North Wales Police Probe Special School Allegations

POLICE are investigating a string of staff e-mails raising child protection concerns at a school for children with autism. The news comes as council officers prepare to read a report into the conduct of the headmaster at Ysgol Plas Brondyffryn, Dr Michael Toman, who allegedly allowed staff to photograph a child’s bare bottom.

Last night, North Wales Police confirmed they are working with social services to investigate e-mails sent by a member of staff last week.

It is believed they contain highly controversial allegations about practices at the regional centre of excellence for children with autistic spectrum disorders in Denbigh.

A force spokesman said: “We can confirm that e-mail correspondence relating to child protection concerns at Ysgol Brondyffryn are currently the subject of joint investigation by Denbighshire social services and the police.”

This week, a report into claims Dr Toman kept an 18-month “neglect diary” and allowed staff to photograph a severely autistic pupil, will be read and discussed by an independent panel.

The head for the past 10 years was replaced by Richard Williams, deputy headteacher at St Christopher’s School in Wrexham, pending the outcome of the investigation.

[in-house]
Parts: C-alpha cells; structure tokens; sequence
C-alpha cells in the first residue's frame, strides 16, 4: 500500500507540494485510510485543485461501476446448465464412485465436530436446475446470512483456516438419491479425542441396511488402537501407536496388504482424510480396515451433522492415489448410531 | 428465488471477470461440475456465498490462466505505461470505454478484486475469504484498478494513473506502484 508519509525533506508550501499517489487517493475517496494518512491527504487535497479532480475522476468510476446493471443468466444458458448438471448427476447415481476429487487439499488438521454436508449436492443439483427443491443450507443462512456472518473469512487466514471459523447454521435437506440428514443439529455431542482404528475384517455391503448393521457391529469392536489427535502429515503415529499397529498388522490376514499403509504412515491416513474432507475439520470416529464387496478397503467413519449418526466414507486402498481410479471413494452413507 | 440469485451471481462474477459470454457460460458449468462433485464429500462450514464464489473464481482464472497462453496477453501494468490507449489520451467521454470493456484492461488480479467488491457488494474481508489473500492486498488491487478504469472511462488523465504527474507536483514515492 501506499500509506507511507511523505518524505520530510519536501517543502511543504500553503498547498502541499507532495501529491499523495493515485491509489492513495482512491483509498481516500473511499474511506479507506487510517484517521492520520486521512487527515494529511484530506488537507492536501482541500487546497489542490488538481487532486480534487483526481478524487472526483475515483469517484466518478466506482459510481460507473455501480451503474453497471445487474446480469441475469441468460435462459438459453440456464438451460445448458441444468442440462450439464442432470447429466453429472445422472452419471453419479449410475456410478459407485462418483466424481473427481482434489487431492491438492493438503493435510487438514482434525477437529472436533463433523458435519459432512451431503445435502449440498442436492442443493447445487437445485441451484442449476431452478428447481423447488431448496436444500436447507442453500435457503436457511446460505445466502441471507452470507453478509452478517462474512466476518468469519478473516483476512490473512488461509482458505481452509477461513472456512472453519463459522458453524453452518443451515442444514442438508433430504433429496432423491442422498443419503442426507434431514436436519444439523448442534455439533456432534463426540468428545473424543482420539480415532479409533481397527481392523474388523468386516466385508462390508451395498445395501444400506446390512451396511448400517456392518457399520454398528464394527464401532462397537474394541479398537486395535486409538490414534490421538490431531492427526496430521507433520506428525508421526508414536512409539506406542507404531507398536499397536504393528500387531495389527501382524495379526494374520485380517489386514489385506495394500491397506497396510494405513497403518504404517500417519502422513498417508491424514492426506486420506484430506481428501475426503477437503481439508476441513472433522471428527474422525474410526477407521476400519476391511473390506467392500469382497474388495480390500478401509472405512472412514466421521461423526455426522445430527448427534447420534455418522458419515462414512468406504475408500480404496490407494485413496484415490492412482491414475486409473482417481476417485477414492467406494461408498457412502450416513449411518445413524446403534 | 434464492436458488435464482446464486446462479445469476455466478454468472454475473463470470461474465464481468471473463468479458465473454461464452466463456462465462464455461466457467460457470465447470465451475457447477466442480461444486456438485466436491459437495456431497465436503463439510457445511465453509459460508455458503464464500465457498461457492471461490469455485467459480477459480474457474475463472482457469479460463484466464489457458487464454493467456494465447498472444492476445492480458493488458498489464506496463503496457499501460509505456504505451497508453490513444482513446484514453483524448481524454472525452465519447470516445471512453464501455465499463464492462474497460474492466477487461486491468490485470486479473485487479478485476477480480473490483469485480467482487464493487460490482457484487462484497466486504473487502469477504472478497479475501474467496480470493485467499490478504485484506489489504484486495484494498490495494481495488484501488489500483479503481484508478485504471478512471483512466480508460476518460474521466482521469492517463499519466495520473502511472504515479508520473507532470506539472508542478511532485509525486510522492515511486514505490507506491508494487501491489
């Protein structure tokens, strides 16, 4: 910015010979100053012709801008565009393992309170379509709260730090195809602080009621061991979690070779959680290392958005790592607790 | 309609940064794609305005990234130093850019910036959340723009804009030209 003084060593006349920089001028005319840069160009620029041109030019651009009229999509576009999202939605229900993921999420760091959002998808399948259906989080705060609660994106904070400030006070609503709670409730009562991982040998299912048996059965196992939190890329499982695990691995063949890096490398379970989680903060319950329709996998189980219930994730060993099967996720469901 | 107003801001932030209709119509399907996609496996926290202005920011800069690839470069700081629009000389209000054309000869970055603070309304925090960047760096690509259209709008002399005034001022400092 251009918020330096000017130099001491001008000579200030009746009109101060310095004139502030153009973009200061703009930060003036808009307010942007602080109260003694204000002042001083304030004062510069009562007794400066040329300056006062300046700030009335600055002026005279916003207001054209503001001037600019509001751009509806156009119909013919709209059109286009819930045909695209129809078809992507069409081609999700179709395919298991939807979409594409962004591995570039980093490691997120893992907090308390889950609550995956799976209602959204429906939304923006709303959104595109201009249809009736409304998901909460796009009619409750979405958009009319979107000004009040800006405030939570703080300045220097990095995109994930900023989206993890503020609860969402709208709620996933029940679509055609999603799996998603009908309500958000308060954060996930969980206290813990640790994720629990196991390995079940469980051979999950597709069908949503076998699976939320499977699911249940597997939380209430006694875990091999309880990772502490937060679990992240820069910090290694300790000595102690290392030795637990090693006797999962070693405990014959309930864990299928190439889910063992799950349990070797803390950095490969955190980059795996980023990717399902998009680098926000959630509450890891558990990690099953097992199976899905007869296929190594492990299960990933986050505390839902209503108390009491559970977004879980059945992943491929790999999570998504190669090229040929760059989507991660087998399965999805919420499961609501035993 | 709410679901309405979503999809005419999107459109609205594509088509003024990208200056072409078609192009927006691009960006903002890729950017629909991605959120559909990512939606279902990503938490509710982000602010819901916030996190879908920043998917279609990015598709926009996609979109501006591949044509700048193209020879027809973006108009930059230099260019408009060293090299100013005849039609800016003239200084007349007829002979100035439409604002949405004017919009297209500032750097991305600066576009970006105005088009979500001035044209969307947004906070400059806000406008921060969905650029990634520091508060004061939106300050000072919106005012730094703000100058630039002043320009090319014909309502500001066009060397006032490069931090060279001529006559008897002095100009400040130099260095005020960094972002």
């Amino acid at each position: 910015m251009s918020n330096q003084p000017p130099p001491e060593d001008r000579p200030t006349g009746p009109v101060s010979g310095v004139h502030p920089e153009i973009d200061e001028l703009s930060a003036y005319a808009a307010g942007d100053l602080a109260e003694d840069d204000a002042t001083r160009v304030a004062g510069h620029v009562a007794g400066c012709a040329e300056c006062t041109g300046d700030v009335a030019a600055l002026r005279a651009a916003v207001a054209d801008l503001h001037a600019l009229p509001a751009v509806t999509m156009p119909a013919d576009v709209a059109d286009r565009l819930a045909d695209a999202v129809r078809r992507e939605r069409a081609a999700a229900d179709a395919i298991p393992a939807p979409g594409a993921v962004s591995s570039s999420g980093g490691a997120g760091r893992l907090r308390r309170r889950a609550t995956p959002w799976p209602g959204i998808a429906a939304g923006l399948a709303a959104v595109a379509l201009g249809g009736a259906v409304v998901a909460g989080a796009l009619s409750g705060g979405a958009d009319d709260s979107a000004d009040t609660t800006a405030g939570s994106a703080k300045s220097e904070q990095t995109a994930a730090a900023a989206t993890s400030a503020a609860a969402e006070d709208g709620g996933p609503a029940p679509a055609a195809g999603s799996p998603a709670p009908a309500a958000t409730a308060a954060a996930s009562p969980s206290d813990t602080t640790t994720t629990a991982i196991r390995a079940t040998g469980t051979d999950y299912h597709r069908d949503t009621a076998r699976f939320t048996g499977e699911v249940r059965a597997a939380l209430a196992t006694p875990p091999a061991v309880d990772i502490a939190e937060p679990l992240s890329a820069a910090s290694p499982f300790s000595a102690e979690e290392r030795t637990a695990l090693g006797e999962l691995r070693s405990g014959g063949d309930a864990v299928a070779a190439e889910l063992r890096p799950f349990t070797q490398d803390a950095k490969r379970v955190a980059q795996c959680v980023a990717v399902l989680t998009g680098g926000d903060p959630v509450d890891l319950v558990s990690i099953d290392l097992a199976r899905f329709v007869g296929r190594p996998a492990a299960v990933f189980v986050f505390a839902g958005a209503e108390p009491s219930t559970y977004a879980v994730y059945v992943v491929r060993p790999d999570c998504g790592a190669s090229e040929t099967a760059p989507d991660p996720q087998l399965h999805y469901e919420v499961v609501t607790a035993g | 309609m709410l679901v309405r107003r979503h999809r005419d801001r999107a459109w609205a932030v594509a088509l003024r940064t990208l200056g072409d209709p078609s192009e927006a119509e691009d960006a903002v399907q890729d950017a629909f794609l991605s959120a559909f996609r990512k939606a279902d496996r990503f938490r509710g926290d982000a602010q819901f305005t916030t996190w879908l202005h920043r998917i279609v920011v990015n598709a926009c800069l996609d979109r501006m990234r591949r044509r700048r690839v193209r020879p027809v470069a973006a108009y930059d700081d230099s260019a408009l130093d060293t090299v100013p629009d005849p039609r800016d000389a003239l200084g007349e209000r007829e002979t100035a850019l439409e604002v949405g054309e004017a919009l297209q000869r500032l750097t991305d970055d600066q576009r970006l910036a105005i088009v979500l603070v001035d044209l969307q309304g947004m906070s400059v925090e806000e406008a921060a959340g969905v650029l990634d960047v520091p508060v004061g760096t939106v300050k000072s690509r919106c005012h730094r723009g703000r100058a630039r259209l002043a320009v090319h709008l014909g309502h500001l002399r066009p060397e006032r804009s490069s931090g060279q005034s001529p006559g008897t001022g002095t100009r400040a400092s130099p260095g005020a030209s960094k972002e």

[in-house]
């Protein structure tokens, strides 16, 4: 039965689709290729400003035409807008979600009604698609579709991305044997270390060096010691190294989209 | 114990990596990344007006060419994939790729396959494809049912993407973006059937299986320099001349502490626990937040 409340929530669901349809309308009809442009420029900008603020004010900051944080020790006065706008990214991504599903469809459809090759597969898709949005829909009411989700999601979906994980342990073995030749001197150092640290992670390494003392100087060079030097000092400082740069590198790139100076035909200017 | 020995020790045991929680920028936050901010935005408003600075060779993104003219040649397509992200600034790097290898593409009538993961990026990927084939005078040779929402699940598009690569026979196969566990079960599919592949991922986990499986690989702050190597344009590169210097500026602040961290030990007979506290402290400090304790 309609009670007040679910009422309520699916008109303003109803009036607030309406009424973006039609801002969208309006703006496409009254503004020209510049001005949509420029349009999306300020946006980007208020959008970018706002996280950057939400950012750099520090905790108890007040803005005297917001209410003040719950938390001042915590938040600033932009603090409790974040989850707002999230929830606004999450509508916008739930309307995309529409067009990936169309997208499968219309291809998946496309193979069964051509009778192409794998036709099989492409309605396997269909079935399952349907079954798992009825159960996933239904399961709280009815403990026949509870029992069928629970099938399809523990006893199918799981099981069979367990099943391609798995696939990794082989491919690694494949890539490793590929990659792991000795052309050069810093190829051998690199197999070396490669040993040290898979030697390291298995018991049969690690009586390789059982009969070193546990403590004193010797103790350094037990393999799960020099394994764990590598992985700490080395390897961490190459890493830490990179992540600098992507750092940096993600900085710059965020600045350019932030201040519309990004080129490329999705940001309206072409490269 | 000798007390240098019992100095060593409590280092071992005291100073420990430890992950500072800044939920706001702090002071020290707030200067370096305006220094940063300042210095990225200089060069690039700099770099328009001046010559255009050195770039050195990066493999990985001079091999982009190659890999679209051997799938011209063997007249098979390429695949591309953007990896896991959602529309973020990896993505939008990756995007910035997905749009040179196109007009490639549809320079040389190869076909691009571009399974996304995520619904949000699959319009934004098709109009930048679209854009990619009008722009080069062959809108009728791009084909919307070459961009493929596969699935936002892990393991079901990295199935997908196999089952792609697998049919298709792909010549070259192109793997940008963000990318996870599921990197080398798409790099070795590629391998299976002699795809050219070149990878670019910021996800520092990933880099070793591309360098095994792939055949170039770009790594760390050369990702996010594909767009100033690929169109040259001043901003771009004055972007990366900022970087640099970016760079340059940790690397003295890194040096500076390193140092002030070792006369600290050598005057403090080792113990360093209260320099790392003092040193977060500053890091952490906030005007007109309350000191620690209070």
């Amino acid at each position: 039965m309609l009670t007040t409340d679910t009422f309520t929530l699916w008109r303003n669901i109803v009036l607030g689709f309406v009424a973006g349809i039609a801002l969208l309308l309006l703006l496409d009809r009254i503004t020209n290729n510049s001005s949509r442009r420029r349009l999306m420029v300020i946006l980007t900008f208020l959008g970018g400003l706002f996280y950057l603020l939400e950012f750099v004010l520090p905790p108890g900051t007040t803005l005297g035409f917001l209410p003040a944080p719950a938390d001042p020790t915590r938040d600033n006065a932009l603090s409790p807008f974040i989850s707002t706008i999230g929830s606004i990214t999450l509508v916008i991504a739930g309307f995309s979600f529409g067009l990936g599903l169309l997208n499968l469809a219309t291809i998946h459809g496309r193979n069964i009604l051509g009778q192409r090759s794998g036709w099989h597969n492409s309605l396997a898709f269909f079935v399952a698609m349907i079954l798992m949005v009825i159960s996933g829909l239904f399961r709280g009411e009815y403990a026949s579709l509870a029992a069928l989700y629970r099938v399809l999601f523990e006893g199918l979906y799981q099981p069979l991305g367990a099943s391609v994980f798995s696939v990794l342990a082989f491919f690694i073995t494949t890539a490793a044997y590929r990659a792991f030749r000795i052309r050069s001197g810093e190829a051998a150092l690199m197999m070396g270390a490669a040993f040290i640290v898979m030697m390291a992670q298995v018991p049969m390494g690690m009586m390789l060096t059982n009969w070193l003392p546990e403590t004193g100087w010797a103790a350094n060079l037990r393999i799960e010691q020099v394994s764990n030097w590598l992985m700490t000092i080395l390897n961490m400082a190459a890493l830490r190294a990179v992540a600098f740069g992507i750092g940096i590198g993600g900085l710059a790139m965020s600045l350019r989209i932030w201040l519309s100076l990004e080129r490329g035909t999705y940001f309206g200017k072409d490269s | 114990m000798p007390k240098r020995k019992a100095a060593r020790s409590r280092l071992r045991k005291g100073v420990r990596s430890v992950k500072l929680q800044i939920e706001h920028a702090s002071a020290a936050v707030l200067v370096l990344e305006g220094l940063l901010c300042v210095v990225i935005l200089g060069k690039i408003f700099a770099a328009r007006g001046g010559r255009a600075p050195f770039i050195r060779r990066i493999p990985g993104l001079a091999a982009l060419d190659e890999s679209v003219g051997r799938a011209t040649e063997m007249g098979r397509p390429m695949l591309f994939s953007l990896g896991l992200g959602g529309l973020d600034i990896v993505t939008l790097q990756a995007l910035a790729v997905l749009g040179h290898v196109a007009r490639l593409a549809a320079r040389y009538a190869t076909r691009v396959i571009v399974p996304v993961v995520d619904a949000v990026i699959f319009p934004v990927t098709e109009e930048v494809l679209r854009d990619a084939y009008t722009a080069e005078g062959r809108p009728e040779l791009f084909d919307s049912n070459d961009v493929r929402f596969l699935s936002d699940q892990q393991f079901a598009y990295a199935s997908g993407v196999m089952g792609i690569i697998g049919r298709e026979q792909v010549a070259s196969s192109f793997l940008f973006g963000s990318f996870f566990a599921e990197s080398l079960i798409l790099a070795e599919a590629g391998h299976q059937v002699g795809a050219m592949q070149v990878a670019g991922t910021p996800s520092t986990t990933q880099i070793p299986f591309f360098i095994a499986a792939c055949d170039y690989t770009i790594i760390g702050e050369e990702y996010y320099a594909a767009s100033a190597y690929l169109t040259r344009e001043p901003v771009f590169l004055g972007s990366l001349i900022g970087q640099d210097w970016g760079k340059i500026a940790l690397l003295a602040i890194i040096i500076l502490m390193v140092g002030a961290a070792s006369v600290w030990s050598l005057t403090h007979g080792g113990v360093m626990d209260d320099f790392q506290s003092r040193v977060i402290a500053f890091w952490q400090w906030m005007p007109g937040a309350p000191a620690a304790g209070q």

Dr Toman was removed from his job along with the school’s child protection coordinator, and put on restricted duties after worried parents called for an inquiry in September.

The father of the severely autistic pupil at the centre of the probe said staff gathered information on his child, who cannot speak, and took photographs of its bare bottom without parental consent, and without informing social services.

The independent inquiry was launched by the education authority and bosses at Denbighshire County Council.

Amid the controversy, a letter by Coun Hugh Evans, praising the school, said: “Staff, pupils and the work at Ysgol Plas Brondyffryn are held in high regard by the majority of parents and on a regional level.

He added: “There is a lot of good work going on, carried out by a dedicated team of staff, and this should be recognised.”

A Denbighshire Council spokesman said of the finished report: “There are strict regulations to follow with these kinds of reports.

“The recommendations need to be discussed by an independent group of people, they will then consider whether the recommendations are appropriate.

“The council cannot make any comment on the report until that has taken place.”